3D printing of metallic micro-objects
3D printing has become an increasingly important production method. Researchers have now developed a new 3D printing technique by which micrometre-sized objects made of several metals can be produced with high spatial resolution.
A biosynthetic dual-core cell computer
Researchers have integrated two CRISPR-Cas9-based core processors into human cells. This represents a huge step towards creating powerful biocomputers.
Crystalline Mirror Solutions (CMS)
Crystalline Mirror Solutions (CMS) manufacture low-noise, reflective optical components based on a patented coating technology.
Smart microrobots adapt to their surroundings
Scientists at EPFL and ETH Zurich have developed tiny elastic robots that can change shape depending on their surroundings. Modeled after bacteria and fully biocompatible, these robots optimize their movements so as to get to hard-to-reach areas of the human body. They stand to revolutionize targeted drug delivery.
The stiffest 3D printed structures
Researchers have developed and manufactured a family of architectures that maximises the stiffness of porous lightweight materials. It's practically impossible to develop stiffer designs.
Can an "impossible object" be 3D printed, even impossibly small?
The answer is: Yes, if you take an impossible object design and combine it with micro 3d printing technology. A metallic impossible object at the size of a red blood cell is born.
Construction robot creates pavilion with stones and string
A construction robot has created a pavilion using nothing more than loose stones and string.
The next step for 3D printing
Researchers have developed a bioinspired approach to 3D print recyclable materials using cheap desktop printers that outperform state-of-the-art printed polymers and rival the highest performance lightweight materials. This will finally enable the manufacturing of complex parts that mimic natural structural designs on the mass market.
Research helps make buses smarter
A rather unusual trolleybus has been navigating the streets of Zurich in recent months. With its large windscreen and covered wheels, it could easily be mistaken for a tram. It features a hybrid electric drive system that allows it to draw power from an on-board traction battery as well as overhead wires. But this bus is also "smart", boasting specially designed software that automatically gathers information on the route.
Capturing brain signals with soft electronics
A new technology for long-term stable neural recording. It is based on a novel elastic material composite, which is biocompatible and retains high electrical conductivity even when stretched to double its original length.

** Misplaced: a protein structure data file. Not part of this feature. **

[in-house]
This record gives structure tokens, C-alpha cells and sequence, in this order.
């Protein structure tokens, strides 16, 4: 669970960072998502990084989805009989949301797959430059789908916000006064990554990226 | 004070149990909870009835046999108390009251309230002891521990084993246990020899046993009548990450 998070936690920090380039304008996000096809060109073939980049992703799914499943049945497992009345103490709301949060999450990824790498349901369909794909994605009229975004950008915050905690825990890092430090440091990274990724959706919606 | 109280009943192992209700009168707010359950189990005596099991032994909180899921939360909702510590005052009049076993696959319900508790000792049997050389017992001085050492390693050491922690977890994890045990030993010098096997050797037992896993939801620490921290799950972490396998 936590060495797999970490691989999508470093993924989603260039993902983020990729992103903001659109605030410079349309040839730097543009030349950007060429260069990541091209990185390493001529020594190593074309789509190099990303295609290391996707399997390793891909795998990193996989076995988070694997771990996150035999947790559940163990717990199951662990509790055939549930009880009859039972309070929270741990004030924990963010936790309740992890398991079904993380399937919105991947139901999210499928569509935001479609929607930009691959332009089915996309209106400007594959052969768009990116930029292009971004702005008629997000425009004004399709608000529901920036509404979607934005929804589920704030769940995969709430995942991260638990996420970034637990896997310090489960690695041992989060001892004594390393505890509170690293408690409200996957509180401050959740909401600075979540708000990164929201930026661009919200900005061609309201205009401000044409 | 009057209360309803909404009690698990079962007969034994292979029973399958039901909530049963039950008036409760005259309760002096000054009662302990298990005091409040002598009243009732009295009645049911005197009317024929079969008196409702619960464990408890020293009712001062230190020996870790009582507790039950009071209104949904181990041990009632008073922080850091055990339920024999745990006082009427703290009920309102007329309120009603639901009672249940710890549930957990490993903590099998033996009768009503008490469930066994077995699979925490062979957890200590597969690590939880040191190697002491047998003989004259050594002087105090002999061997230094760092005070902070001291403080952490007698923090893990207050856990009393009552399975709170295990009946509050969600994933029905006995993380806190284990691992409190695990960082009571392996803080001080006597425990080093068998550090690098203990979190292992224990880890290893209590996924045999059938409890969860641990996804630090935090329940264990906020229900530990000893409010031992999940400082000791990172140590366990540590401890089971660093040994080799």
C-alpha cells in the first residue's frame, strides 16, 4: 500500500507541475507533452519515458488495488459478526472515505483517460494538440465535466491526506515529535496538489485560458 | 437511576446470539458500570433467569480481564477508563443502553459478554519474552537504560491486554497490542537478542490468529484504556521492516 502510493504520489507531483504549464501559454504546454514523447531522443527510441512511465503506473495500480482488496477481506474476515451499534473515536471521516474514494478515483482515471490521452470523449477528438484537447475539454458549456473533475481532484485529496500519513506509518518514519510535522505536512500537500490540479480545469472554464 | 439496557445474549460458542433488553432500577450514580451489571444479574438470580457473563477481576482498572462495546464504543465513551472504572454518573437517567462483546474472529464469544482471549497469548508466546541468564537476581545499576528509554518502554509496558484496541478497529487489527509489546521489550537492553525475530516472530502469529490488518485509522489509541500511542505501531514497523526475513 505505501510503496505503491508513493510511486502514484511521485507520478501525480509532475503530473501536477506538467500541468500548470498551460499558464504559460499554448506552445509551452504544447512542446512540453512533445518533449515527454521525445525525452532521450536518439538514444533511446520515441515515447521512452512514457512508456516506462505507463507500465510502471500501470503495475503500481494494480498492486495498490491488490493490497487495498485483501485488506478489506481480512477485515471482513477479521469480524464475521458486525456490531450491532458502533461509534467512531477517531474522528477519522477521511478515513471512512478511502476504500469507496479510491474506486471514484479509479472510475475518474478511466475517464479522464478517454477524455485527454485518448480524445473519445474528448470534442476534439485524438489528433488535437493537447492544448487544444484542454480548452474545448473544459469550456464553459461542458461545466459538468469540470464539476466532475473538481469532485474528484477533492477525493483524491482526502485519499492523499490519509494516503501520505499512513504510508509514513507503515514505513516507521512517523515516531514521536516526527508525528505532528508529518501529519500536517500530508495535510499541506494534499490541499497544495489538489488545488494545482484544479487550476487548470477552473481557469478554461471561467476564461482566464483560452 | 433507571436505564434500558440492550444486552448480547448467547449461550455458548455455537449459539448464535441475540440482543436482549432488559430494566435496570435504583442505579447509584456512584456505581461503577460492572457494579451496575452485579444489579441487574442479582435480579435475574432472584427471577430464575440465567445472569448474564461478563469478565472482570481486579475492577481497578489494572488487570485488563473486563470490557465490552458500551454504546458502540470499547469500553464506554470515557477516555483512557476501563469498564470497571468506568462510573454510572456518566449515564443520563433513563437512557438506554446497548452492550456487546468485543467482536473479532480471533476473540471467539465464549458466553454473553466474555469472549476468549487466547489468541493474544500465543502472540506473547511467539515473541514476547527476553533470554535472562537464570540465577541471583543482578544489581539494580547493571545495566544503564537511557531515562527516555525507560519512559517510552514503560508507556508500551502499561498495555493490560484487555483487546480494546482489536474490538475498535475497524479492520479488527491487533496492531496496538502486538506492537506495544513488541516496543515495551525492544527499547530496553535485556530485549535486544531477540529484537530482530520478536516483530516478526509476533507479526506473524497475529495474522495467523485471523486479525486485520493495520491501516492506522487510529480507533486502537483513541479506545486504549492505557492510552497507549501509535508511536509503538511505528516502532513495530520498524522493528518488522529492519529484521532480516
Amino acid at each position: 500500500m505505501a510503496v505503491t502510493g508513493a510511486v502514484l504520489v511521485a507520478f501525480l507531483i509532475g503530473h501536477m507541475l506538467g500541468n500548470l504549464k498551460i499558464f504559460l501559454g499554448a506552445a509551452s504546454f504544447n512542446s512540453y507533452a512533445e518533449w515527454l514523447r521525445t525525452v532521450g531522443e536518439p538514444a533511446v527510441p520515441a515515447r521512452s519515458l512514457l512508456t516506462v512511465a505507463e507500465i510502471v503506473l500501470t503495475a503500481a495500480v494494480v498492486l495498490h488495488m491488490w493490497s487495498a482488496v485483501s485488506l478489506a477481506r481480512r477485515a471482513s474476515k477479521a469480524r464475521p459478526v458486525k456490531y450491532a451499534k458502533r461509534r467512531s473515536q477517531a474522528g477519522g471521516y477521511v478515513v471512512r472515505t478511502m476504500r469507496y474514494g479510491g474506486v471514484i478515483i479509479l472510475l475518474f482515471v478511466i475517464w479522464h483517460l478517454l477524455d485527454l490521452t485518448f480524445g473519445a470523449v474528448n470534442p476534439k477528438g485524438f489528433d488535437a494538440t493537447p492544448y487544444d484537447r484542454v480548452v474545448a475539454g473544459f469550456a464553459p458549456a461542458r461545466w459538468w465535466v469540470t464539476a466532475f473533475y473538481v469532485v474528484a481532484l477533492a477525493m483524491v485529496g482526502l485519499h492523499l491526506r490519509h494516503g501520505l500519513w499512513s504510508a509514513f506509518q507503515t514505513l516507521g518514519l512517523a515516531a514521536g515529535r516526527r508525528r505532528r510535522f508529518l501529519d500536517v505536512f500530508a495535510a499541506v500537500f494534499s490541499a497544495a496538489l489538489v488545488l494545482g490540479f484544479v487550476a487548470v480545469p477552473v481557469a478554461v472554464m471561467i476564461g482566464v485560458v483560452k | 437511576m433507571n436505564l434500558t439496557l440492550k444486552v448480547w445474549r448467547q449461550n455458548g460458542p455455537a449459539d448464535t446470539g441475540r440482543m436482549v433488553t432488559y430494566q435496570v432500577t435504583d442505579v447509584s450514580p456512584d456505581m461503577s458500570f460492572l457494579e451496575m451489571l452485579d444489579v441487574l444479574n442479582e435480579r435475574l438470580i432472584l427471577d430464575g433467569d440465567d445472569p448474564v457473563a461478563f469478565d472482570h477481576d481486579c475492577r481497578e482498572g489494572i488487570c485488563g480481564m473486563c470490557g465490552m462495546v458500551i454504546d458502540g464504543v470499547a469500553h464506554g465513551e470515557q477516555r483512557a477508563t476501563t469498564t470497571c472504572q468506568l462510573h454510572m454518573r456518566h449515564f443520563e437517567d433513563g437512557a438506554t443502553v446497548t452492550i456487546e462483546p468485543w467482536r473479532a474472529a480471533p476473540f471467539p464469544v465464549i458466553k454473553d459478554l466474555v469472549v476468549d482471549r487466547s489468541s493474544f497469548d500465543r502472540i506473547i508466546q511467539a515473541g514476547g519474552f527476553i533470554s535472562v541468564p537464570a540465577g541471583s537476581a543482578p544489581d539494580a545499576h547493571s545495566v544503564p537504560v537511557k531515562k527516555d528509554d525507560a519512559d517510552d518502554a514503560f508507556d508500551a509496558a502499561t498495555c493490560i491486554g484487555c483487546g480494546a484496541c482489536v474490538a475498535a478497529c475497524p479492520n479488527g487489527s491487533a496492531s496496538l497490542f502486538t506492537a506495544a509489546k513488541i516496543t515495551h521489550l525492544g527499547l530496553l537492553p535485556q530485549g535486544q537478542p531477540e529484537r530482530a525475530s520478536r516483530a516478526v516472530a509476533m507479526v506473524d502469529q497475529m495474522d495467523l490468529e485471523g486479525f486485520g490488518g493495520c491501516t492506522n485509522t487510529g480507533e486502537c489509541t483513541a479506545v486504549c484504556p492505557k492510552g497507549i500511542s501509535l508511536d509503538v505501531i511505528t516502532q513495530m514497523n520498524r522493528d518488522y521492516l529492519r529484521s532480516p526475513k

Rotational 3D printing technique yields high-performance composites
Nature has produced exquisite composite materials—wood, bone, teeth, and shells, for example—that combine light weight and density with desirable mechanical properties such as stiffness, strength and damage tolerance.
Roads Generate Electricity for Even the Toughest Tasks
A solar roof on a road will make twice as much electricity per unit area compared to a solar road and be more easily upgraded to affordable higher efficiency PV as it becomes available.
When solar-powered drones meet Arctic glaciers
Solar-powered flying platforms have yet to prove their real-world applicability outside of targeted demonstrations. Monitoring glaciers in polar regions is in pole position to become a primary application, as the midnight sun offers ideal conditions for perpetual flights.
There will soon be nothing that cannot be produced with 3D printing. However, the materials used for this process are still "dead matter" such as plastics or metals.
Ultra-thin concrete roof with thin-film photovoltaics
A prototype for an ultra-thin, sinuous concrete roof using innovative design and fabrication methods. A second, exterior layer of the concrete sandwich structure encloses the roof, onto which thin-film photovoltaic cells are installed.
Biodegradable microsensors for food monitoring
A new generation of microsensors could provide the vital link between food products and the Internet of Things. Researchers have developed an ultra-thin temperature sensor that is both biocompatible and biodegradable.
World record solar cells for "move"
Swiss start-up Flisom is ready for the global market: the company, a spin-off from ETH Zürich and Empa, has developed a unique roll-to-roll process for the cost-effective production of flexible and highly efficient thin-film solar modules.
Drones can almost see in the dark
Researchers have taught drones how to fly using an eye-inspired camera, opening the door to them performing fast, agile maneuvers and flying in low-light environments.
Green light for ultra-fine display colours
Chemical engineers have succeeded in generating ultra-pure green light for the first time. The new light-emitting diode will pave the way for visibly improved colour quality in a new generation of ultra-high definition displays for TVs and smartphones.
SwissKitePower Project Switzerland
The SwissKitePower project is a multidisciplinary research and development effort aimed at creating a totally new device which can harness wind energy at high altitudes. The winds at altitude are stronger and more consistent than those at the ground and represent an enormous potential source of renewable energy.